Millennial evangelicals are more likely to attend church weekly than older generations, while nearly seven in 10 of the young adults indicate they also give annually to charities, according to a new survey.
Dunham+Company, a Texas-based marketing and fundraising firm, commissioned WPA Intelligence to conduct the April survey of more than 1,000 evangelical believers nationwide to gauge generational attitudes on charitable giving, the Christian Post reported.
Overall, the study found that 53 percent of self-identified evangelicals surveyed said they attend church at least once a week. Surprisingly, Millennial evangelicals (ages 18 through 34), lead the pack with 61 percent responding that they attend weekly, followed by 54 percent of “boomers and matures” (ages 55 and over) and 44 percent of Generation X (ages 35 to 54).
“Millennials are often believed to be disengaged in their faith, but this study shows that those Millennials who identify as evangelicals are more engaged in their faith than other generations,” Rick Dunham, founder of Dunham+Company, said in a statement. “This mirrors our study from 2017 which showed that Millennials generally are as likely to engage in religious attendance compared to other generations, with this current study showing a much higher engagement among those who identify as Evangelicals.”
In the area of giving, the Dunham+Company survey reported that 71 percent of evangelicals said they give to charitable organizations each year, with “boomers and matures” (78 percent) most likely to say they give to charities annually, followed by Millennial evangelicals (68 percent) and Generation X (63 percent).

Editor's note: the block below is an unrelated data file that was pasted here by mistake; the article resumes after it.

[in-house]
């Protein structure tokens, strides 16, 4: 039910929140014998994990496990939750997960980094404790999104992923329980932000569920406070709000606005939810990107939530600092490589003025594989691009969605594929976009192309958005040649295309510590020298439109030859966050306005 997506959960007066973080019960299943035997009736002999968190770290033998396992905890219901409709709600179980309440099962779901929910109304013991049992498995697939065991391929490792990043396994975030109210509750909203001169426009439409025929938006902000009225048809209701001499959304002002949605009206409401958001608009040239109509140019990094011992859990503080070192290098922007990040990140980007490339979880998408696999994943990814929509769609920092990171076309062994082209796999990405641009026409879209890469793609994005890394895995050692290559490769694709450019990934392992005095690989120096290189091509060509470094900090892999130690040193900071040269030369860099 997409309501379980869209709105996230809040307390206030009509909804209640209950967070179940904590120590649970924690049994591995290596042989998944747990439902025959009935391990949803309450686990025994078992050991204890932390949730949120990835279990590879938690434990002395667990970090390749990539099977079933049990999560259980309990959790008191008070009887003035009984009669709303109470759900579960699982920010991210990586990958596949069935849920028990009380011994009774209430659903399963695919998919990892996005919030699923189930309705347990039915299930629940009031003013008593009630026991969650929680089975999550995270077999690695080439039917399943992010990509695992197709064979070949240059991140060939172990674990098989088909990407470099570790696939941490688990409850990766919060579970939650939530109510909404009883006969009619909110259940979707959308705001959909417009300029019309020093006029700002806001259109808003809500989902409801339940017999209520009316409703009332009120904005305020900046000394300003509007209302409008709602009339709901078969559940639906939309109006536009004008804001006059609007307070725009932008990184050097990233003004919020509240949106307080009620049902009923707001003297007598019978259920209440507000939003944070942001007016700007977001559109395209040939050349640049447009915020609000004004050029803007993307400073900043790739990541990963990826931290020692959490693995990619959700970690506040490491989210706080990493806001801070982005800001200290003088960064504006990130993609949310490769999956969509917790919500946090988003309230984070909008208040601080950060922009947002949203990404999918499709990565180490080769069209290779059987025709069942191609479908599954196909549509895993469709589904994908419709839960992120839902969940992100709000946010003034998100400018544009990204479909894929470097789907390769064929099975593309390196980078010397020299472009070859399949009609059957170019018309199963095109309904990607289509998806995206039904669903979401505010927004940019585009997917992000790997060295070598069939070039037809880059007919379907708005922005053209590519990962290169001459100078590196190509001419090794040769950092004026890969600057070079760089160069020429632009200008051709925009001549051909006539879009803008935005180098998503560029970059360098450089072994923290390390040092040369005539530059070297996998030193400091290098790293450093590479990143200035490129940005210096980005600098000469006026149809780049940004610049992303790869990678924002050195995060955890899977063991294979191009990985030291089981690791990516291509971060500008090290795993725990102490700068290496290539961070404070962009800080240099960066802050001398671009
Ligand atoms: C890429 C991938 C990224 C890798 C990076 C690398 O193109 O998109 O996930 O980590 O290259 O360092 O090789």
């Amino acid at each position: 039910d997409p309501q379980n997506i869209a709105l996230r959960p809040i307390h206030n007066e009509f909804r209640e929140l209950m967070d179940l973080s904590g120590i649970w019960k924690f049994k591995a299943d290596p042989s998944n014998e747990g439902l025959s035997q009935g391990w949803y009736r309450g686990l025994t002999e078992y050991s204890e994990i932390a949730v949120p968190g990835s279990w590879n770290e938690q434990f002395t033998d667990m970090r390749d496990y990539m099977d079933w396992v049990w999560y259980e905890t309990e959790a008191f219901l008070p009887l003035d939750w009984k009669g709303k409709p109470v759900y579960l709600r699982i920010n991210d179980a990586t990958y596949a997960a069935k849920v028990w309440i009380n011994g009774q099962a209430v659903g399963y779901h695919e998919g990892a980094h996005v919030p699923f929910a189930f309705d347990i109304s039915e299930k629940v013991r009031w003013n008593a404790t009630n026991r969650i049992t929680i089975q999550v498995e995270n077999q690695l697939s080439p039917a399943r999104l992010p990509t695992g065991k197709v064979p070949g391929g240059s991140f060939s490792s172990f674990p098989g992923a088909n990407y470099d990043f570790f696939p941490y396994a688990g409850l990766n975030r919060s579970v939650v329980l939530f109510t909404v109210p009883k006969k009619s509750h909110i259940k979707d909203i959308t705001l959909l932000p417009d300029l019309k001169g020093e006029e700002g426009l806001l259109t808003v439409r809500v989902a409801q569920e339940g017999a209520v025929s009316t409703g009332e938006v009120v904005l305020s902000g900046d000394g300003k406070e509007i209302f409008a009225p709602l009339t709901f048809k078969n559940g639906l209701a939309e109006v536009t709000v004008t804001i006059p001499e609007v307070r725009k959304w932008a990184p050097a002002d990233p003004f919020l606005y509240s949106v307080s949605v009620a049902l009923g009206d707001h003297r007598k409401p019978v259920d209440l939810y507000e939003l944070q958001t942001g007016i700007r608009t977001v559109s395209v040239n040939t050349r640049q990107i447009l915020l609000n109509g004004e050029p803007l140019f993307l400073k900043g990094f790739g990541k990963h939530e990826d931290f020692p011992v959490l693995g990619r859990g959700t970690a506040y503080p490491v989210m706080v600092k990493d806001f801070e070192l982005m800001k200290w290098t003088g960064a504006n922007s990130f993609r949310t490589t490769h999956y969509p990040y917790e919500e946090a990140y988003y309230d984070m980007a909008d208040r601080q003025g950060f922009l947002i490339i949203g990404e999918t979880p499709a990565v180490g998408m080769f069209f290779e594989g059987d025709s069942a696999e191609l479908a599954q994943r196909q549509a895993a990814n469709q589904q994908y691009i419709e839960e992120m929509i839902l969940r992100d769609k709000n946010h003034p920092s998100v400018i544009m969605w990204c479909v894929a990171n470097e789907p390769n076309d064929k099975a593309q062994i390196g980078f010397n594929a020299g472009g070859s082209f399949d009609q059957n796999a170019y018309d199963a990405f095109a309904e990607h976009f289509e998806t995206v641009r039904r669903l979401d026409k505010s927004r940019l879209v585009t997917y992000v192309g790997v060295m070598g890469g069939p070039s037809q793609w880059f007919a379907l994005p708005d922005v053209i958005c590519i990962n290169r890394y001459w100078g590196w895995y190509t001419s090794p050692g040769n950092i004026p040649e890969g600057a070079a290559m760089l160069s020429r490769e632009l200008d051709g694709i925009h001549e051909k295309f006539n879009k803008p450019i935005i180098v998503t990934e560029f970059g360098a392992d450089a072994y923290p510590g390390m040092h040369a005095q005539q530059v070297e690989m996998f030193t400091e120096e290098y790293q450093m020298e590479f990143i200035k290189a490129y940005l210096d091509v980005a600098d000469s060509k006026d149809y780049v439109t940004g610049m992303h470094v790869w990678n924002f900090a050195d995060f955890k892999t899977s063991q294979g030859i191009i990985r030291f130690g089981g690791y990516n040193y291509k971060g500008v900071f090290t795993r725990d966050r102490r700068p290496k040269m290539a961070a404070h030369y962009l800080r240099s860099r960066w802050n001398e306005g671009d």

Additionally, Millennial evangelicals were the most likely to say they would increase the amount that they give to charities (34 percent), while 21 percent of respondents from Generation X and 12 percent of “boomers and matures” said the same.
For context on generosity, Dunham+Company said the survey found that 71 percent of evangelicals report giving annually is significantly higher than the 55 percent of the general population responding the same way in a Philanthropy Panel Study conducted from 2001 to 2015 by the Indiana University Lilly Family School of Philanthropy.
When it comes to how they give, the survey also found that 40 percent of evangelicals responding said they prefer to donate through a church’s website or mobile app, while 32 percent said they prefer giving through check or mail.
Dunham, who is also offering a research-driven webinar, titled “Millennial Donors: They’re Not Who You Think They Are,” has consulted for ministries for more than three decades.
The survey has a 3.1-percentage-point margin of error.
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